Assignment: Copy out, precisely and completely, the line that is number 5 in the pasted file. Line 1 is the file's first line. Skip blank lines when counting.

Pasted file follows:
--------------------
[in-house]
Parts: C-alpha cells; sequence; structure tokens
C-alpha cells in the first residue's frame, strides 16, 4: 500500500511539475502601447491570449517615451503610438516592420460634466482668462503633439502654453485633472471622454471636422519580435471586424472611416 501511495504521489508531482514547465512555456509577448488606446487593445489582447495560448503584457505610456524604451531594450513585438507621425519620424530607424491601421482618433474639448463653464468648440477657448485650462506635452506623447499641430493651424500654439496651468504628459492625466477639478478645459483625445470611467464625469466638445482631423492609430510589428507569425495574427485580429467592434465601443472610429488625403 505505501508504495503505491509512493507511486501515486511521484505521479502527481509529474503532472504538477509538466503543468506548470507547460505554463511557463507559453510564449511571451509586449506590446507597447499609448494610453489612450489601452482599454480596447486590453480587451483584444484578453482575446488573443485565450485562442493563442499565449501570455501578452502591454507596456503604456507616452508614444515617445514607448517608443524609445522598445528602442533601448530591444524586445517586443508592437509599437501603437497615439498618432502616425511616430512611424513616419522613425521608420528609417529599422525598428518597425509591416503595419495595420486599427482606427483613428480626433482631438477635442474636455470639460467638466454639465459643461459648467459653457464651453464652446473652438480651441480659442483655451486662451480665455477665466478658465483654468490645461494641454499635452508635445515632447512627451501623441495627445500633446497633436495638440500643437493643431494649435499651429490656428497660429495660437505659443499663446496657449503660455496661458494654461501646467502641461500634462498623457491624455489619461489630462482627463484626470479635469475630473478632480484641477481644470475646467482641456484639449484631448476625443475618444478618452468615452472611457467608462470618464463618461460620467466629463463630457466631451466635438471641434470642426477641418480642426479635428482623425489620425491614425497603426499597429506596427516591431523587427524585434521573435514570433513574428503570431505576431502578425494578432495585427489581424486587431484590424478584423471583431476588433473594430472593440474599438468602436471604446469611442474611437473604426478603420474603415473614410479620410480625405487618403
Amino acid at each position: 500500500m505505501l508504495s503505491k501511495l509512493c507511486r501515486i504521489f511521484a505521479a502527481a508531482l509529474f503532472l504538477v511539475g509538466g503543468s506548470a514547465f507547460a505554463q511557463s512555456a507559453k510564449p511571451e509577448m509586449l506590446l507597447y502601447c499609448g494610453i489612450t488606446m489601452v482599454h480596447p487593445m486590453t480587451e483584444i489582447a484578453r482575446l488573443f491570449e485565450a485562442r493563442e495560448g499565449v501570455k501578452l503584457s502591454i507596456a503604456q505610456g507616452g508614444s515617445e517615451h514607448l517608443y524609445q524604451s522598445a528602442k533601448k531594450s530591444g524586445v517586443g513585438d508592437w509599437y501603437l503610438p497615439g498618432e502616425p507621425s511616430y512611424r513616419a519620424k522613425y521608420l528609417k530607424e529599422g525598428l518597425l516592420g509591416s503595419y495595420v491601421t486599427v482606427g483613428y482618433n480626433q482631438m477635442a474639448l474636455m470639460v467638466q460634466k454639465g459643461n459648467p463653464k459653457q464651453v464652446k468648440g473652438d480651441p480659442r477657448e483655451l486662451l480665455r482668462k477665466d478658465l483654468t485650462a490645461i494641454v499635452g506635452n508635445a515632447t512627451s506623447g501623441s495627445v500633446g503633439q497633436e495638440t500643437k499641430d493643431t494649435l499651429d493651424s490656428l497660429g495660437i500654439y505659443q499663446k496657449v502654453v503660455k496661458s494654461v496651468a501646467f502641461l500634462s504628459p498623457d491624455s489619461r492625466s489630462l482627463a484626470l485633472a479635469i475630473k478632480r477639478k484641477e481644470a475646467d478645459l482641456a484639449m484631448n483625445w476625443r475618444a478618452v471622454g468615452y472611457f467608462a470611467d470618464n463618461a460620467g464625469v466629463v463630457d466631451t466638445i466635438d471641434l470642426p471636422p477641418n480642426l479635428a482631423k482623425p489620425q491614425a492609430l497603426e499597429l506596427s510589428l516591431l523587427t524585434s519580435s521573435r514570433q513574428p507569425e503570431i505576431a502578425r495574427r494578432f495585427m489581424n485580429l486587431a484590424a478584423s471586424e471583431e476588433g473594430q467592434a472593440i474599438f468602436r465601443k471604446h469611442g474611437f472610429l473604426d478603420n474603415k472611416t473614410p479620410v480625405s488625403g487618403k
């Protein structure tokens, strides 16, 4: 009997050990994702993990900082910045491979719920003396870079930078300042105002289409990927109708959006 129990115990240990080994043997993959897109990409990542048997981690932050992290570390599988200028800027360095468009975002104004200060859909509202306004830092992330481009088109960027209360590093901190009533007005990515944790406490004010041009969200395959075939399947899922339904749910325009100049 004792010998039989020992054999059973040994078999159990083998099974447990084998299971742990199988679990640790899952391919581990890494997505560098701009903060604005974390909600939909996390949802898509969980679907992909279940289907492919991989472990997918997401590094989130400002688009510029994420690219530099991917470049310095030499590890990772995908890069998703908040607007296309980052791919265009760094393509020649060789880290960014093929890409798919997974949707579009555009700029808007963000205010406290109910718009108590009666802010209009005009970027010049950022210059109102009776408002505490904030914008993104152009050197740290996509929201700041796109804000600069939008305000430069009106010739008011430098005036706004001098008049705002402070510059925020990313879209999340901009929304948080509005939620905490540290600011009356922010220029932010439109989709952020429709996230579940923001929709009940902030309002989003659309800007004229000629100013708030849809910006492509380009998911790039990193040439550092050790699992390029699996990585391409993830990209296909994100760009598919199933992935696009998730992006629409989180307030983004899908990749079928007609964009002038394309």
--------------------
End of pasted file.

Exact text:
């Protein structure tokens, strides 16, 4: 009997050990994702993990900082910045491979719920003396870079930078300042105002289409990927109708959006 129990115990240990080994043997993959897109990409990542048997981690932050992290570390599988200028800027360095468009975002104004200060859909509202306004830092992330481009088109960027209360590093901190009533007005990515944790406490004010041009969200395959075939399947899922339904749910325009100049 004792010998039989020992054999059973040994078999159990083998099974447990084998299971742990199988679990640790899952391919581990890494997505560098701009903060604005974390909600939909996390949802898509969980679907992909279940289907492919991989472990997918997401590094989130400002688009510029994420690219530099991917470049310095030499590890990772995908890069998703908040607007296309980052791919265009760094393509020649060789880290960014093929890409798919997974949707579009555009700029808007963000205010406290109910718009108590009666802010209009005009970027010049950022210059109102009776408002505490904030914008993104152009050197740290996509929201700041796109804000600069939008305000430069009106010739008011430098005036706004001098008049705002402070510059925020990313879209999340901009929304948080509005939620905490540290600011009356922010220029932010439109989709952020429709996230579940923001929709009940902030309002989003659309800007004229000629100013708030849809910006492509380009998911790039990193040439550092050790699992390029699996990585391409993830990209296909994100760009598919199933992935696009998730992006629409989180307030983004899908990749079928007609964009002038394309």